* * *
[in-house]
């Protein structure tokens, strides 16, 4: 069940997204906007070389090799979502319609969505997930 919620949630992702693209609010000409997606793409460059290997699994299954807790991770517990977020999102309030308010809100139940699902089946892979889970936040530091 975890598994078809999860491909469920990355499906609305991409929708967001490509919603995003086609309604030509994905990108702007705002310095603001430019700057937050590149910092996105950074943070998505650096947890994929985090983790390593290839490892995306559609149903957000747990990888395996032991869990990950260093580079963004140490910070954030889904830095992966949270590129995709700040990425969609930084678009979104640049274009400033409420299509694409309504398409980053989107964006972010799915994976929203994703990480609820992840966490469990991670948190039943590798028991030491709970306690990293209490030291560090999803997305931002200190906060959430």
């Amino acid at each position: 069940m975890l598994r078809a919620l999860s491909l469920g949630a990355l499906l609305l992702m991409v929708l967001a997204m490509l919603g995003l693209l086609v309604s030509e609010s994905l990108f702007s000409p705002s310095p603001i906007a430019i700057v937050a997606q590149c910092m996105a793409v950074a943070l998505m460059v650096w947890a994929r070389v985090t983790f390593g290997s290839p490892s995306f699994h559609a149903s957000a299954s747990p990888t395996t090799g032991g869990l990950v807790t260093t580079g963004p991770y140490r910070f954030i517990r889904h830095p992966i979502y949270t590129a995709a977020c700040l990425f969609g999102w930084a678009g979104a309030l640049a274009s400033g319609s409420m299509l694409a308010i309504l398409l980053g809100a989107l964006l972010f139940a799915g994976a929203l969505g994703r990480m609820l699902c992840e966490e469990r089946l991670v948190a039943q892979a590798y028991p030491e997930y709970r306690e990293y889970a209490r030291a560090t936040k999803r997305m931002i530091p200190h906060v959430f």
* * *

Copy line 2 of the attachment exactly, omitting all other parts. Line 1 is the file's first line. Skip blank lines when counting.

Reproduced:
């Protein structure tokens, strides 16, 4: 069940997204906007070389090799979502319609969505997930 919620949630992702693209609010000409997606793409460059290997699994299954807790991770517990977020999102309030308010809100139940699902089946892979889970936040530091 975890598994078809999860491909469920990355499906609305991409929708967001490509919603995003086609309604030509994905990108702007705002310095603001430019700057937050590149910092996105950074943070998505650096947890994929985090983790390593290839490892995306559609149903957000747990990888395996032991869990990950260093580079963004140490910070954030889904830095992966949270590129995709700040990425969609930084678009979104640049274009400033409420299509694409309504398409980053989107964006972010799915994976929203994703990480609820992840966490469990991670948190039943590798028991030491709970306690990293209490030291560090999803997305931002200190906060959430």